Lender mergers: Good or bad?

Brokers are feeling uneasy with the number of mergers taking place in the industry recently, voicing concerns that a shrinking pool of lenders may nullify their competitive advantage.

Lender mergers: Good or bad?

Brokers are feeling uneasy with the number of mergers taking place in the industry recently, voicing concerns that a shrinking pool of lenders may nullify their competitive advantage.

“All these lenders amalgamating and buying each other out is the biggest concern I have about the industry right now,” Mackenzie Gartside of Verico Select Mackenzie Gartside & Associates told MortgageBrokerNews.ca. “The number we have access to is shrinking and, as a broker, flexibility is one of my selling points."

However, mergers may have a positive effect on product offerings, say other industry leaders.

“Mergers may be a good thing in terms of the power the lender has in the market and their ability to offer better products through the channels,” Dalia Barsoum of Centum Streetwise Mortgages told MortgageBrokerNews.ca. “As much as people freak out and think it will decrease competition, I always look at it as a way to bring better products and services to the brokerage channel. It’s too early to say what will happen to product offerings (but) I’m not concerned about that kind of movement.”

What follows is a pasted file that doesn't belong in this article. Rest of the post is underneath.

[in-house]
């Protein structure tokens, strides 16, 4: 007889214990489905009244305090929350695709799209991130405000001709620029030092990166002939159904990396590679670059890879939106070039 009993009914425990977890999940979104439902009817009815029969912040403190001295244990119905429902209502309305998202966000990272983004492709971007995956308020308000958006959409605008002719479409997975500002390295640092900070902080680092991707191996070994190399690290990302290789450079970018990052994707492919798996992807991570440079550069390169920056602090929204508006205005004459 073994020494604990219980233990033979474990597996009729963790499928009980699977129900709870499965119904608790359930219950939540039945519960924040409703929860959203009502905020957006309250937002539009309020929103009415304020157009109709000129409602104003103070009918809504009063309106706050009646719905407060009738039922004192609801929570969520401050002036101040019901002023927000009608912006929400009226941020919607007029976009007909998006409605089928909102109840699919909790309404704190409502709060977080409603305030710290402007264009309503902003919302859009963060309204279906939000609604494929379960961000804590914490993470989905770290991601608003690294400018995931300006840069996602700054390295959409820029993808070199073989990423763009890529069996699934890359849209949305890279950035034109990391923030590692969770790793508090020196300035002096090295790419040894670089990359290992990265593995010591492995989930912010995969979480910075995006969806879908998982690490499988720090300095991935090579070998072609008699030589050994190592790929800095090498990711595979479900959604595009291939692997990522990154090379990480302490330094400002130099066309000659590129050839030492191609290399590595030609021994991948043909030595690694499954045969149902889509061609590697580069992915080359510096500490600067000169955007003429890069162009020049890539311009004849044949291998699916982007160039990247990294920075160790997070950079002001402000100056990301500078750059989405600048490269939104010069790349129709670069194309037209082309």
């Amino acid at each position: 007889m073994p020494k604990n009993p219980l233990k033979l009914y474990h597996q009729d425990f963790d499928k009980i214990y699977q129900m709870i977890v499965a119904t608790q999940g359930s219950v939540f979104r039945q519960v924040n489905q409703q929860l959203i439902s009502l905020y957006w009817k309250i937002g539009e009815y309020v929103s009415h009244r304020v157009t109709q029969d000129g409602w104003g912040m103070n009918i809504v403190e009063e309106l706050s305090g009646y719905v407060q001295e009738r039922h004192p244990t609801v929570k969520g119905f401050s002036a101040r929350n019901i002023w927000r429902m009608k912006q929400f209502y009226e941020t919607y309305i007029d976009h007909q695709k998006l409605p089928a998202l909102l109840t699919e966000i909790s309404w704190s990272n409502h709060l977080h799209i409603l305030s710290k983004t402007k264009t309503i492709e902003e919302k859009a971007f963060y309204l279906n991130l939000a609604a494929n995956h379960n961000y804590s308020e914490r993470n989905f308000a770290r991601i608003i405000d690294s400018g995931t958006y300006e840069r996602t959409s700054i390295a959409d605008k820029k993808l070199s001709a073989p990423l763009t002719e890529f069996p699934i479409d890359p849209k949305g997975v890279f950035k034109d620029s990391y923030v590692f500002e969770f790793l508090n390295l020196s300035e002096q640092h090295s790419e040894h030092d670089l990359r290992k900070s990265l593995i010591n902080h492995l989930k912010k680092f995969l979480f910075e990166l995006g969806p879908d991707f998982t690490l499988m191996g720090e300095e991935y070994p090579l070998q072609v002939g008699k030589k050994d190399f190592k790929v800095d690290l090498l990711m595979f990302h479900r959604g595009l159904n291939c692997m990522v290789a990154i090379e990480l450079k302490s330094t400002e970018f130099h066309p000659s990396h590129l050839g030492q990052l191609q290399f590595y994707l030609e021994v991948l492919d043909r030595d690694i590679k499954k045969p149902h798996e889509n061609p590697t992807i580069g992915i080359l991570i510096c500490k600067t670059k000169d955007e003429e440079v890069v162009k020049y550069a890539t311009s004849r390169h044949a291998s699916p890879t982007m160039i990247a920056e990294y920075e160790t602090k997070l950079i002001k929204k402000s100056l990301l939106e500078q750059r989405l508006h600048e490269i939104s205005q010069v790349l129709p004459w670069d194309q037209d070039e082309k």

For other brokers, it’s a different kind of merger that is causing concern, with one particularly concerned about the amalgamation of mortgage brokers.

“(With so many brokerage firms merging), the Re/Max of mortgage brokers will come out of this,” Keith Waters of CYR Funding told MortgageBrokerNews.ca.

Waters believes the best way for smaller firms to set themselves apart from the larger consolidated brokerages is to specialize – a tactic that has worked well for him.

“Smaller shops have to find their niche,” Waters said. “60 to 70 per cent of my business comes from brokers who aren’t specialized (in the areas the clients need).”